LOS ANGELES COUNTY I: Legislature Asked To Convene Special Session On Trauma Network
Los Angeles County's Emergency Medical Services Commission and county supervisors implored the state Legislature in a hearing yesterday to hold a "special session" to allocate more funds for the county's "ailing trauma network" the Los Angeles Times reports. The four-hour hearing was attended by more than 300 people, including patients, doctors, and nurses, and many of the speakers "expressed shock that the Legislature was unaware" of the trauma system's fragile situation. Assemblywoman Gloria Romero (D-Los Angeles), chair of a committee on health care in Los Angeles, was "stunned" by the state's inaction on this issue but said she doubted the Legislature would call a special session. Assembly member Martin Gallegos (D-Baldwin Park) echoed her concern, citing a lack of political support for increased funding for trauma care. State legislators at the hearing displayed a "cool reception" to the proposal. Local officials said that even lacking state support they would find the money if necessary to prevent the trauma units from closing, but called "any deterioration" in the system "intolerable" at a time when the state carries a budget surplus. Accordingly, county supervisors said they would fund the trauma system for two years with their own money. Entertainer Dick Clark, who was once treated at Northridge Hospital Medical Center's trauma unit after a car accident, added his support, saying, "I guarantee that if you're hit by a car ... then when you're lying on your back in an ambulance, you're going to be praying there's a trauma center nearby" (Riccardi, 9/12).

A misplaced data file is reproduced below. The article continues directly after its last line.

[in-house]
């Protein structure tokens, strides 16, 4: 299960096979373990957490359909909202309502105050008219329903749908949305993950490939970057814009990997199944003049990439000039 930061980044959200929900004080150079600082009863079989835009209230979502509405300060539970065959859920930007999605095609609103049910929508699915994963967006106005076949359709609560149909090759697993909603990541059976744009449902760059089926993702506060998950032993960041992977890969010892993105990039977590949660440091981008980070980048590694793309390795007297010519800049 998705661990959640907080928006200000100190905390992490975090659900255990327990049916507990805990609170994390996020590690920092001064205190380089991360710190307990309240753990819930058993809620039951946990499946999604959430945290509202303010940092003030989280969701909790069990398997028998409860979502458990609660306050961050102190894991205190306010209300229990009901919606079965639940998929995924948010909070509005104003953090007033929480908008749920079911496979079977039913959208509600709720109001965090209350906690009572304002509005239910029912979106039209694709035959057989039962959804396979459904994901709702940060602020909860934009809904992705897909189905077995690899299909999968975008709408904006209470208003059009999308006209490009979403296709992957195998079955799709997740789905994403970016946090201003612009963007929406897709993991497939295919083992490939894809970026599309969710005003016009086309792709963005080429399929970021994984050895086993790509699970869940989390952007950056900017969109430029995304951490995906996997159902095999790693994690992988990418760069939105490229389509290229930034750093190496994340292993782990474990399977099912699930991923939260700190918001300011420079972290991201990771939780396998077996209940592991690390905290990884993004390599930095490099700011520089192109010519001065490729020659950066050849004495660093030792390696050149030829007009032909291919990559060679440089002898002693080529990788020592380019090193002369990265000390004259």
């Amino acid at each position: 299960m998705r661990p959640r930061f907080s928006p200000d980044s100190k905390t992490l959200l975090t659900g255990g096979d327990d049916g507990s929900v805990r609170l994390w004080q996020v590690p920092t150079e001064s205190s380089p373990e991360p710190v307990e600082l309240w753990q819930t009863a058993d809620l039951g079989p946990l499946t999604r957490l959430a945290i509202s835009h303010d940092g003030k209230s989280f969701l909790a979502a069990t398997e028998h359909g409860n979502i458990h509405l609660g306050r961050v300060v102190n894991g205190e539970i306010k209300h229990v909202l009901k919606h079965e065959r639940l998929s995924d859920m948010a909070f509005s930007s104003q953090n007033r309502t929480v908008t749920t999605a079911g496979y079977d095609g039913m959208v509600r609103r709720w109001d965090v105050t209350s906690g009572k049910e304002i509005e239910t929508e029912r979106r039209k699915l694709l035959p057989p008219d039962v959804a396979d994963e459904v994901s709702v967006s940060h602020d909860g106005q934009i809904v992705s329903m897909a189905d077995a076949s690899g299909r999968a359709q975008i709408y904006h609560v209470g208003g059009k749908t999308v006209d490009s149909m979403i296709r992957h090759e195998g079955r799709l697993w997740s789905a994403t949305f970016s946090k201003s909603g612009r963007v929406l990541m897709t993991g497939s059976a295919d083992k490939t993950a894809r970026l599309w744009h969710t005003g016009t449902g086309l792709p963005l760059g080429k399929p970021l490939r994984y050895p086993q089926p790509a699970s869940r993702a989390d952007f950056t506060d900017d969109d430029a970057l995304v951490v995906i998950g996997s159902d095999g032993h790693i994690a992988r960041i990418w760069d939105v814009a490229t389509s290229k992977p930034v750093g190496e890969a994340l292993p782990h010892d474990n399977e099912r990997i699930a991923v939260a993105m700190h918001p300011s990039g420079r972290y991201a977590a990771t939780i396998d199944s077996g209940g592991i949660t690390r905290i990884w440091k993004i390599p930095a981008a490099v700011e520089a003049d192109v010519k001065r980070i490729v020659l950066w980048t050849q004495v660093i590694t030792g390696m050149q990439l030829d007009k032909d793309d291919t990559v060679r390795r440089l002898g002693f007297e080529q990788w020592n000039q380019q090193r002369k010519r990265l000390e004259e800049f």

County Not Blameless In Trauma Mess
Addressing the trauma crisis, a Los Angeles Times editorial calls on politicians "at all levels" to work together to ensure Los Angeles County has a "functioning trauma care network." The editorial states that the county has an "obligation under state law to act as a health care provider of the last resort for indigents and to coordinate emergency health care for all." However, in addressing the current situation, the county has overlooked the fact that last May's budget from Gov. Gray Davis (D) raised the Medi-Cal payments to the county for treating uninsured patients in emergency facilities, and that the federal government in June allocated $900 million over five years for the county to encourage the growth of outpatient clinics, thereby reducing hospital expenses. On the state level, the editorial advises Davis to sign AB 1455, a bill recently passed by the Assembly, that would subject "private health plans that fail to pay county-based trauma emergency rooms for providing care" to tougher penalties. It also suggests that Davis use a portion of the state's $590 million in Healthy Families money to provide health coverage for adults, thereby reducing the number of uninsured people who use the county's trauma centers. The editorial concludes, "Politicians at all levels will have to dig harder for funds -- and cooperation" (9/12).